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Authors Shana Knizhnik and Irin Camron share tales of the ‘Notorious RGB” for Women Helping Women Fund’s 30th anniversary gala

UPDATED: Wed., May 18, 2022

By Nick Gibson The Spokesman-Review

Nearly a thousand sharply dressed community members piled into the Martin Woldson Theater at the Fox on Tuesday night for the Women Helping Women Fund’s 30th anniversary celebration and fundraising event.

In addition to marking the Women Helping Women Fund’s three decades of service in the Spokane area, the event also celebrated the life of late Supreme Court Justice Ruth Bader Ginsburg. The “Iconic Night at the Fox” featured special guests Shana Knizhnik and Irin Carmon, co-authors of the New York Times bestselling book, “Notorious RBG: The Life and Times of Ruth Bader Ginsburg.”

Executive Director Heather Hamlin said the group wanted to honor Ginsburg following her death in September 2020, but the pandemic prevented an in-person event.

“When RBG passed in September, we wanted to host these wonderful speakers to honor the life of a woman who truly changed lives,” Hamlin said. “So, when we figured out in-person events would be feasible in 2022, we wanted to go ahead with it.”

Since the inaugural spring luncheon in 1992, supporters of the Women Helping Women Fund have raised over $6 million to fund programs that serve women and children in need through grants, scholarships and nonprofit organizations. This year, 23 different non-profits will receive assistance through the fund.

“This fundraiser is really important, it provides critical assistance for mothers, children and families in our area,” Hamlin said.

After cocktails and appetizers in the lobby, attendees moved into the art-deco theater to hear from Carmon and Knizhnik. The moniker “Notorious RBG” is the brainchild of Knizhnik, who started the Tumblr page of the same name in 2013 as a sophomore at New York University School of Law.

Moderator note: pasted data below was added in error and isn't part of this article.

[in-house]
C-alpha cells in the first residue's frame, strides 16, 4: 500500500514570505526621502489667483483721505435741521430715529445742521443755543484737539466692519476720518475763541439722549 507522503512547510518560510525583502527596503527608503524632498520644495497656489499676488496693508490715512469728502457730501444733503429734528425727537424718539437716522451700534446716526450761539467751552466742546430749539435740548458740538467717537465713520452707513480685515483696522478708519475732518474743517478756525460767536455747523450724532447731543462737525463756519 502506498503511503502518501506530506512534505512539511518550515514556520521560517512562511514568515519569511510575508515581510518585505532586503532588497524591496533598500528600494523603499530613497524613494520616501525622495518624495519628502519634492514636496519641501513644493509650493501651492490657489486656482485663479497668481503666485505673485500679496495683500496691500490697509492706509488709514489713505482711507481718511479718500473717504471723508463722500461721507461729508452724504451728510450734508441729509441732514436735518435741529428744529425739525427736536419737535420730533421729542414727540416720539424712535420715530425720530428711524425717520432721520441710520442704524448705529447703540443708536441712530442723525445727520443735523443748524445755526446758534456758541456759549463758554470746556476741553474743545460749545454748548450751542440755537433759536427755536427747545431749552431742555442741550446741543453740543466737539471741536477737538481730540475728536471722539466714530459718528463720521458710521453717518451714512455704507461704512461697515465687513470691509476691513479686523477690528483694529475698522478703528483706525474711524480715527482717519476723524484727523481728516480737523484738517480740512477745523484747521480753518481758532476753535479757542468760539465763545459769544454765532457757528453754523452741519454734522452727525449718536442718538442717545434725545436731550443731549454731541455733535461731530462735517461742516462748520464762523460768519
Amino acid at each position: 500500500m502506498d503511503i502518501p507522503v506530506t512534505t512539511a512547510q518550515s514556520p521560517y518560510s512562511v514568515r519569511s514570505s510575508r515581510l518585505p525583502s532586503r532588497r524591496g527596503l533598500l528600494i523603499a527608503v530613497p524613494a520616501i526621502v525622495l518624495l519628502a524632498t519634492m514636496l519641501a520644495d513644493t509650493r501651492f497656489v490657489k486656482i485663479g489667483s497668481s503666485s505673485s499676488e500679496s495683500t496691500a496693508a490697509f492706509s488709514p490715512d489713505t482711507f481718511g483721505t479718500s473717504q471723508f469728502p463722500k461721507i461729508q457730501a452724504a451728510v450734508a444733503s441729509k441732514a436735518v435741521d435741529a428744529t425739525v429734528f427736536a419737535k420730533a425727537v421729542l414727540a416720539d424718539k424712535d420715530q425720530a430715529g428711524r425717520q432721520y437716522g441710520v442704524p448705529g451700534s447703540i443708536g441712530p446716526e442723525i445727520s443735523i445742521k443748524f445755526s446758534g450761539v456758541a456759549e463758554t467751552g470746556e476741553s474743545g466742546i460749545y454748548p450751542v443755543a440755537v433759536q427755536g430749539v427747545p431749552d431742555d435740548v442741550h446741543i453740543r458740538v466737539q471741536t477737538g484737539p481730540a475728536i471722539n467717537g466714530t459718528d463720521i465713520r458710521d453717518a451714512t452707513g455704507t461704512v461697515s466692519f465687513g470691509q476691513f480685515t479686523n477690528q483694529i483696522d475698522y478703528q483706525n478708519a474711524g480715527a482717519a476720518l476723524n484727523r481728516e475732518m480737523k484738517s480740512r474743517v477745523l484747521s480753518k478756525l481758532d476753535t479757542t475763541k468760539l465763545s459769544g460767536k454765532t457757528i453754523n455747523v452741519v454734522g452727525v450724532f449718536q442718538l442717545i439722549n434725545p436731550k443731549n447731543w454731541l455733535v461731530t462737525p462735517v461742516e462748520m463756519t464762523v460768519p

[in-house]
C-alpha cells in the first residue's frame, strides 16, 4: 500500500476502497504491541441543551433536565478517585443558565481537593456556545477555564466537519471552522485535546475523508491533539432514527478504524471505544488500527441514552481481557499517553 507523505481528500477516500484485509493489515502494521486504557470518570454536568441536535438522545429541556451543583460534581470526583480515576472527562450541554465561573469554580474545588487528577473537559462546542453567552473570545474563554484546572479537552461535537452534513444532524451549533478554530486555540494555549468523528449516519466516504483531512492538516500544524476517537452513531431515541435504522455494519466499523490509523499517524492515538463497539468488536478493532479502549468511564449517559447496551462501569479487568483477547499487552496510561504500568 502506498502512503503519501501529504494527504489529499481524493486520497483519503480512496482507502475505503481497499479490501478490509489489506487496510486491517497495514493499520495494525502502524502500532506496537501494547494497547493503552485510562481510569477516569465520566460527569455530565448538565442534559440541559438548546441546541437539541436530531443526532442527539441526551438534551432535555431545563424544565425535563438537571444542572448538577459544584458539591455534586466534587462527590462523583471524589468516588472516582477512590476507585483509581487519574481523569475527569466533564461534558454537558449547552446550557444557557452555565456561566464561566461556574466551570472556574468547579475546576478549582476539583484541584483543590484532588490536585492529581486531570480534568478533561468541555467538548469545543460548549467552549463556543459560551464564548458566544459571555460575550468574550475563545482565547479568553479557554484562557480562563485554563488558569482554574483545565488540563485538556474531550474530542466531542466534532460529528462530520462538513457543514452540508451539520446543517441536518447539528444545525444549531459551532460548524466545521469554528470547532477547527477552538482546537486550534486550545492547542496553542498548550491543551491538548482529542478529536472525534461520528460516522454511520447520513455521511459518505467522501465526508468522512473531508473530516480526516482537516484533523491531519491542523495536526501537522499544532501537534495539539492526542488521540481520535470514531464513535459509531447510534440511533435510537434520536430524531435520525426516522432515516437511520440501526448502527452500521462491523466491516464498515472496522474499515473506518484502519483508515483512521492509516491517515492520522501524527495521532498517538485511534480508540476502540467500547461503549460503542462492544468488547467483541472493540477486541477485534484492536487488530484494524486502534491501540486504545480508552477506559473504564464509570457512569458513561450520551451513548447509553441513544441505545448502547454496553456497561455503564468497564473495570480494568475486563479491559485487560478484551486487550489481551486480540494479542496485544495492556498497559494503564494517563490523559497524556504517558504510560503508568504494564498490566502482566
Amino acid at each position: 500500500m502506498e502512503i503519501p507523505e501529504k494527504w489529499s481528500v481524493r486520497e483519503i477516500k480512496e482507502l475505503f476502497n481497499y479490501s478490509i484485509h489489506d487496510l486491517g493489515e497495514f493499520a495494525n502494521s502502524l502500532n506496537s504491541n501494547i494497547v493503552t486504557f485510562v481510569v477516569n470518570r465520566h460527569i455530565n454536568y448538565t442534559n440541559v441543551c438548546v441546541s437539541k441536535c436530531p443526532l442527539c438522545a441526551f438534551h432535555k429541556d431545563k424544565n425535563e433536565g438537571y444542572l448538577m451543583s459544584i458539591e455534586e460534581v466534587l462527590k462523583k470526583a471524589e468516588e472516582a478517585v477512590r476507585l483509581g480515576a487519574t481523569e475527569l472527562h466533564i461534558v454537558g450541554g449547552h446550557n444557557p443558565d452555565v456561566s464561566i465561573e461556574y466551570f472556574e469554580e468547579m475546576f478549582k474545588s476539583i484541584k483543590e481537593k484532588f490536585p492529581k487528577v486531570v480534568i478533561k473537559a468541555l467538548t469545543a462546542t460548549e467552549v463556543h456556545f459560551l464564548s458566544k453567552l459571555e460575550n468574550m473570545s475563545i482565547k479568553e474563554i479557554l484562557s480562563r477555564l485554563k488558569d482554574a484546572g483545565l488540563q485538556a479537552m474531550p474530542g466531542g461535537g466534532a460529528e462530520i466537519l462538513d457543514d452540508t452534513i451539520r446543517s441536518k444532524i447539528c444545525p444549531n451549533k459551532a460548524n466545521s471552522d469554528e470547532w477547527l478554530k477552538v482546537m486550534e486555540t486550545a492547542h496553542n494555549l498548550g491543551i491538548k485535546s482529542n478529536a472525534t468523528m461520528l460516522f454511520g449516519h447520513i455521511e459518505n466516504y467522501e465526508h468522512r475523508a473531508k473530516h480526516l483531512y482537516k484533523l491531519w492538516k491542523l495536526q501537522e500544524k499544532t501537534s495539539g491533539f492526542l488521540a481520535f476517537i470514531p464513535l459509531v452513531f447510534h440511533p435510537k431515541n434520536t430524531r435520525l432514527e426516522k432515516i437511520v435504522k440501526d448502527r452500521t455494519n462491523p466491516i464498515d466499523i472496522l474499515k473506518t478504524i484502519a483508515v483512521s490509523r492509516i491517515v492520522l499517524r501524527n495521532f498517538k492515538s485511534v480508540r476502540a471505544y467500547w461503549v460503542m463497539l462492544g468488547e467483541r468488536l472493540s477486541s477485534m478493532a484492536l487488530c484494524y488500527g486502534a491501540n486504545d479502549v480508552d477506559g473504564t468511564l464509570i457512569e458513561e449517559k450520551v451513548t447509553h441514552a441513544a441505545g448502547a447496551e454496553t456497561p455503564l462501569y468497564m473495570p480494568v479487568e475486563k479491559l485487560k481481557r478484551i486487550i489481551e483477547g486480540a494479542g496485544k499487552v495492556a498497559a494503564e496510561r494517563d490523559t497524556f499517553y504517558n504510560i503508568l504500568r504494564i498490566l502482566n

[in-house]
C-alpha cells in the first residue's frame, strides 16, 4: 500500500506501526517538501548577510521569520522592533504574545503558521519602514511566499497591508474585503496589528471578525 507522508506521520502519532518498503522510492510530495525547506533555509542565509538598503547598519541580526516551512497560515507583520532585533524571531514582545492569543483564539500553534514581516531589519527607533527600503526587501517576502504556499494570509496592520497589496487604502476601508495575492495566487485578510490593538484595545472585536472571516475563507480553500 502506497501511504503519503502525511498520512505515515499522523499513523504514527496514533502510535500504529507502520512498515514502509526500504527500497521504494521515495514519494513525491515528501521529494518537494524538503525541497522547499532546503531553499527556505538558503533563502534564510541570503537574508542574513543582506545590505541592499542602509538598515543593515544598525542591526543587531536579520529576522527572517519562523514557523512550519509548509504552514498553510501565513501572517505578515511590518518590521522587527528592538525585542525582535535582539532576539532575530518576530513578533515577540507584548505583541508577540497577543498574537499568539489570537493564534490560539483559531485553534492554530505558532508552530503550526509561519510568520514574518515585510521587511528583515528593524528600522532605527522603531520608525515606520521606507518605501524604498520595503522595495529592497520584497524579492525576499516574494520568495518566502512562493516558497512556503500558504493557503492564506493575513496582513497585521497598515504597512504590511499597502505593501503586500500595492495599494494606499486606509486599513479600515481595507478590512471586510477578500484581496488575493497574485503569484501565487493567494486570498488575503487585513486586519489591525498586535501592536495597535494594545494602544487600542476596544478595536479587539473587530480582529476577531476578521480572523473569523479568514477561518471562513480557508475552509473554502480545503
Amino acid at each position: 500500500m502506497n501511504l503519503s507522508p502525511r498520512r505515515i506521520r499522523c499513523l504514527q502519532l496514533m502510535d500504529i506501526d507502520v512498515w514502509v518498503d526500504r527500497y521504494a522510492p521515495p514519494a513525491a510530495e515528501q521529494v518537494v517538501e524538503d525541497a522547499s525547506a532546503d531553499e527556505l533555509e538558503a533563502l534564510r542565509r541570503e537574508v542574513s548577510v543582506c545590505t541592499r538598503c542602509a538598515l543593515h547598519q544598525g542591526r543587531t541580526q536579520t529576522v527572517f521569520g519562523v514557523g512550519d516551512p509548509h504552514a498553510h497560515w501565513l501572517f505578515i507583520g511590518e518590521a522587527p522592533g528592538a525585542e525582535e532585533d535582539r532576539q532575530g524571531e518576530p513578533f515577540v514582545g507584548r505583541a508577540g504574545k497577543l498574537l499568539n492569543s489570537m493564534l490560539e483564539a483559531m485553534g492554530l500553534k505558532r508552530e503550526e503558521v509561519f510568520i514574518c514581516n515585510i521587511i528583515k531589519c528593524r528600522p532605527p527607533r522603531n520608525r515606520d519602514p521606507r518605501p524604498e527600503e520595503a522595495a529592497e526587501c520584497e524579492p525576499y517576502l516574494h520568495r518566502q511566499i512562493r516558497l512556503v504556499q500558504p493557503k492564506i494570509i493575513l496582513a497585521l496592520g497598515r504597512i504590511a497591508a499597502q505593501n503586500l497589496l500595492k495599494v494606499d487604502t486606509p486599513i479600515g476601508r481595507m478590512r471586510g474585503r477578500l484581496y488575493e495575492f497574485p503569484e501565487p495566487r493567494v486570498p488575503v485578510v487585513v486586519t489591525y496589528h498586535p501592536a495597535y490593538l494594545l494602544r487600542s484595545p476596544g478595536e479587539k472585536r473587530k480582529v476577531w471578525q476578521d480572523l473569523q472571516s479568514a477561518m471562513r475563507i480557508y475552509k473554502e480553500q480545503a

Knizhnik recalled how the Supreme Court was announcing several major decisions that year, including a decision in the case Shelby County v. Holder.

“In that case, the majority of the Supreme Court struck down a major provision of the Voting Rights Act, one of the most important pieces of civil rights legislation in United States history, and Justice Ginsburg dissented,” she said. “Not only in writing, but also aloud from the bench.”

When opinions are handed down in the Supreme Court, the majority decision is usually the only one voiced. However, Justice Ginsburg read her dissent aloud, and then did so in two other cases, bringing the total to three vocal dissents in just one week.

“She wanted folks to listen and I was one of the people listening,” Knizhik said. “So I created a space on the internet in tribute to RBG and I called it Notorious RBG. Obviously, that was a play on the late, great Notorious BIG, a ’90s rapper.”

“Of course, in a lot of ways, the two could not be more different,” Knizhnik continued. “But they also have a number of things in common: both of them were children of immigrants, both were born and raised in Brooklyn, and both of them use their words in different ways to speak truth to power.”

Following the publication of the book, the nickname caught on and could be seen plastered on everything from T-shirts to bumper stickers. The 80-something year old justice became a pop culture sensation. A few adventurous individuals even went as far as tattooing the justice’s likeness on their bodies, Carmon said.

Carmon shared a moment from one interview with Justice Ginsburg in 2015 in which she asked her how it felt to capture the imagination of millions of people, especially younger generations, to the point they would get a tattoo. She said the justice scrunched her face after seeing the photo evidence.

“I remembered that although Justice Ginsburg was a legal icon and pioneer, she was also somebody’s grandma,” Carmon said. “And she stuttered, ‘why would you do something so permanent?’ ”

The authors reflected on their experiences putting the book together, and walked the audience through Ginsburg’s journey from president of the “Go-Getters Club” at her high school in Brooklyn to Supreme Court Justice.

“One of the things that we have asked ourselves, and are also constantly asked, is ‘what was it about her that inspires us so?’ ” Knizhnik said. “I think a huge part of it was the fact that she was someone who didn’t look like these heroes that we are taught to aspire to; an engaging individual using a position of power to fight for equality and justice.”

For those not able to attend Tuesday’s event, the Women Helping Women Fund has partnered with Auntie’s Bookstore, 402 W. Main Ave., for a book reading and Q&A with the authors on Wednesday at 10 a.m.

“These authors are incredible so we wanted to share them with as many people as possible,” Hamlin said.

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